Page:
Keret explained his impact on the literature in Israel somewhat like this:
The written word has not changed in Israel in thousands of years. Authors who write in English worry about seeing their book up on a shelf next to Shakespeare. Israel’s authors worry about seeing their book next to the Bible. (Also, as I learned while in Israel, anything with Hebrew writing on it does not get thrown away, rather archived or buried.) Yet, while the written word has carried through, the spoken language has changed. It is common in Israel, when saying something like “see you later,” to say, “Tov yalla bye.” This phrase is a combination of three languages: Hebrew, Arabic, and English. (Tov meaning “good,” yalla meaning “come on” or “hurry up.”) Keret incorporated Hebrew slang into his writing, which was unheard of, and caused quite a reaction in the Israeli community.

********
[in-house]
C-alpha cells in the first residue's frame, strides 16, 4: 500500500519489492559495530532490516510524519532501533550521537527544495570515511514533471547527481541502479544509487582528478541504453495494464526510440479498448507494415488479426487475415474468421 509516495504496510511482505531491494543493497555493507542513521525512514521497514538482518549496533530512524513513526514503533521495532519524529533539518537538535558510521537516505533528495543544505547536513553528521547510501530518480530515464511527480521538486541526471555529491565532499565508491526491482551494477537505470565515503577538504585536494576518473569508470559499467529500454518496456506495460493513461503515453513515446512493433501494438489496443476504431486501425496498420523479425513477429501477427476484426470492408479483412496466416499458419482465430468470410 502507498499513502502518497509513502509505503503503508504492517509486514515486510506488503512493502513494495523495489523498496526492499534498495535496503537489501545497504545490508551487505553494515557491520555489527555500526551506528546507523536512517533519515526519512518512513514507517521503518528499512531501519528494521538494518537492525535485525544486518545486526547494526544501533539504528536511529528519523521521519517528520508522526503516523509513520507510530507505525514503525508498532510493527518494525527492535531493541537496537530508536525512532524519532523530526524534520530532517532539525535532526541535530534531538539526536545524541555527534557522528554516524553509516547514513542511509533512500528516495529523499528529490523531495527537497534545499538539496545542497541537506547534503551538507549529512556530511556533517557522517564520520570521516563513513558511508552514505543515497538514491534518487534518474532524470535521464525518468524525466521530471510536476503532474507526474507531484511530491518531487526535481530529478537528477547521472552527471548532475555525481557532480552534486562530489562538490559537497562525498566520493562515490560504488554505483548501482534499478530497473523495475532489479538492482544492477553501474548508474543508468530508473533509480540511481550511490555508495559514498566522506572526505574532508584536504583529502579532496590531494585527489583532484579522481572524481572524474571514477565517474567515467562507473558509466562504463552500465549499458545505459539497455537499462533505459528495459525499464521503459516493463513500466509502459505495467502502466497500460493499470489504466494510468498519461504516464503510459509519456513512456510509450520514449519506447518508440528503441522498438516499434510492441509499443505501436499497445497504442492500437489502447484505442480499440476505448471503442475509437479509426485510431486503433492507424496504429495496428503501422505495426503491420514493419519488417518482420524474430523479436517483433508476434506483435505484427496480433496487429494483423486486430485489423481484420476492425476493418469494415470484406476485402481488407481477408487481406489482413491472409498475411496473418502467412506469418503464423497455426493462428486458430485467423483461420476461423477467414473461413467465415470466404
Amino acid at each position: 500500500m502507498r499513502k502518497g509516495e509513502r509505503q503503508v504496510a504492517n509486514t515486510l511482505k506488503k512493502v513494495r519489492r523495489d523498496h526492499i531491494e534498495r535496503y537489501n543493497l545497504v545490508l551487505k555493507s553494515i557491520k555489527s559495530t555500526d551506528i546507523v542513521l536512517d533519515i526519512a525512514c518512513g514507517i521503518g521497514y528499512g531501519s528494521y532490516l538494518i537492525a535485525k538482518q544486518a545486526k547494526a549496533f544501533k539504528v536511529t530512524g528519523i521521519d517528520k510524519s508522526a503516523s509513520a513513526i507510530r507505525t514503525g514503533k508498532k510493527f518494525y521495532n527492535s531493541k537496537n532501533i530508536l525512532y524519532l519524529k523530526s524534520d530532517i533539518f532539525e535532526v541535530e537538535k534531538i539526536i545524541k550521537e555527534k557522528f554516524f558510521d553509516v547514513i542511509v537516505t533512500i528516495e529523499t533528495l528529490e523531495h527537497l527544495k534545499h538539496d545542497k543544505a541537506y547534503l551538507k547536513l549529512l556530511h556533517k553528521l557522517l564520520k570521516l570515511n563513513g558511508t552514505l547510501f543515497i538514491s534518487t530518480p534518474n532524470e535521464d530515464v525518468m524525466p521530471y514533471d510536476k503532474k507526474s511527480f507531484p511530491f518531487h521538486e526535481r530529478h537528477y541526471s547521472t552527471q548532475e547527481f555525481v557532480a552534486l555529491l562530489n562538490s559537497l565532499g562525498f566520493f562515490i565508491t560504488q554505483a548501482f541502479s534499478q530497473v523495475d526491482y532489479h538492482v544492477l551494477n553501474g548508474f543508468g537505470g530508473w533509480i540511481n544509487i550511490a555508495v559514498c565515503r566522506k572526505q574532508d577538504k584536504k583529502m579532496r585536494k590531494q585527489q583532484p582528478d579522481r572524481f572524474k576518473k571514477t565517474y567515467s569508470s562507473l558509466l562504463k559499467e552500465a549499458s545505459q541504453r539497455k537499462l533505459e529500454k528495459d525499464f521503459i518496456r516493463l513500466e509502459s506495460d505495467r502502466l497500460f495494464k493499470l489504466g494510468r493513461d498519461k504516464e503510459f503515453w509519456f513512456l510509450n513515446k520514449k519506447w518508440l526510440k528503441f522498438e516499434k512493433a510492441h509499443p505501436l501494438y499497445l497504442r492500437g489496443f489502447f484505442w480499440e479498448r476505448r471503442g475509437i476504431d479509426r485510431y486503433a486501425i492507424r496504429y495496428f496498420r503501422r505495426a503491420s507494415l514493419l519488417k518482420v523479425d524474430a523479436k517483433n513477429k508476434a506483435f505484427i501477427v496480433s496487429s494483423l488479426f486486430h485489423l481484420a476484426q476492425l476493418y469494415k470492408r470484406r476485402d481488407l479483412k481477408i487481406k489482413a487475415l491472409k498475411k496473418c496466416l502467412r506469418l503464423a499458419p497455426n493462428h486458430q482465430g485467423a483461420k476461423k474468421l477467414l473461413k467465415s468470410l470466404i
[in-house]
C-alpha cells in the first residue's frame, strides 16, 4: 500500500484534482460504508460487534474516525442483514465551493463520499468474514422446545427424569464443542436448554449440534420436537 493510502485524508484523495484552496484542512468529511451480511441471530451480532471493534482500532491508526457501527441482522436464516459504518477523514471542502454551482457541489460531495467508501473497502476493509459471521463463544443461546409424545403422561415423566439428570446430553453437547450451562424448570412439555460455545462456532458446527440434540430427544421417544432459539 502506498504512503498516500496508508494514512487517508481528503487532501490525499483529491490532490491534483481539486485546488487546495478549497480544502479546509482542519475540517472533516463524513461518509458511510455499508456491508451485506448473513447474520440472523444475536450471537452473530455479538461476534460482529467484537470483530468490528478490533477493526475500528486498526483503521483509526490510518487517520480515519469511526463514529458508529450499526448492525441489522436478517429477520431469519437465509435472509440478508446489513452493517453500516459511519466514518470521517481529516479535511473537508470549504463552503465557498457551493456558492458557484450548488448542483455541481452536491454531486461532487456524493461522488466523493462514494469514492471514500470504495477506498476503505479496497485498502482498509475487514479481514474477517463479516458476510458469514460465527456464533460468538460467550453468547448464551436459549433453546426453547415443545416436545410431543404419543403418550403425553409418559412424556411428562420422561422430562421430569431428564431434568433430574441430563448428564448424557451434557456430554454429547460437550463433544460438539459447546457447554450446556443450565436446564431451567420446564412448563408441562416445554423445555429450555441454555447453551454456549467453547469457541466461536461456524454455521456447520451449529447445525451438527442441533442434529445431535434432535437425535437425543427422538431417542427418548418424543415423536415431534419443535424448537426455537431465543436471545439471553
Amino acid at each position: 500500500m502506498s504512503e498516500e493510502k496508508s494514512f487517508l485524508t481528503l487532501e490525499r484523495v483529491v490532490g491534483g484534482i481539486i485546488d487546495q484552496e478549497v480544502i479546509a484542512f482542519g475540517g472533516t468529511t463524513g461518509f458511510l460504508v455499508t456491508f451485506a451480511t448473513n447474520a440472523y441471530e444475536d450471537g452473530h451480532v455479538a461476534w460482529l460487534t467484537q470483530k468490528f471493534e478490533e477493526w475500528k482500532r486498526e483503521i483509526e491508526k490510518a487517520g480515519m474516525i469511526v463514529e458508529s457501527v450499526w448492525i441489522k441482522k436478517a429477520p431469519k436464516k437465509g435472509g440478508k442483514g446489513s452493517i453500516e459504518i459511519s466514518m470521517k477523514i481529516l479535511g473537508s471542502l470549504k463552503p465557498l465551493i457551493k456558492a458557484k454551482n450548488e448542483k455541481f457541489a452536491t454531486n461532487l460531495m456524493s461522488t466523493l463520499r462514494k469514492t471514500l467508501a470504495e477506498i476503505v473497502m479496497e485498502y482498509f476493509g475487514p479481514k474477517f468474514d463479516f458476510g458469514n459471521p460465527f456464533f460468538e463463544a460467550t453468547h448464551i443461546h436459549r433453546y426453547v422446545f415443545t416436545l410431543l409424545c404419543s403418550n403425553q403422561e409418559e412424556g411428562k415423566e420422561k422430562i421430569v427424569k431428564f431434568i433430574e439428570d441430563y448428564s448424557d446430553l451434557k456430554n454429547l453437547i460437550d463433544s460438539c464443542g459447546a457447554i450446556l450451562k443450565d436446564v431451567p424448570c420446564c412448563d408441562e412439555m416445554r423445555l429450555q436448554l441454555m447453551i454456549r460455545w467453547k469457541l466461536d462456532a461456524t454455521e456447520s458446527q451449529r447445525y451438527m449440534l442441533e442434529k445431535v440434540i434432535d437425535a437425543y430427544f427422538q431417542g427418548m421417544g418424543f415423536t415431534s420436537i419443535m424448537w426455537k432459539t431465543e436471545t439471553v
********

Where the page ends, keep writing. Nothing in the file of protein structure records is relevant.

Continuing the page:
This was an incredible story, especially since I recently went to Israel, but mostly because this is so different from writing in English. When studying creative writing I have always been told to get the dialogue as close to what people actually say as possible. A common writing exercise is to go to a public place and just listen to people, recording it all down, because this informs the veracity of the writing.
Not to mention their reading selections were fabulous.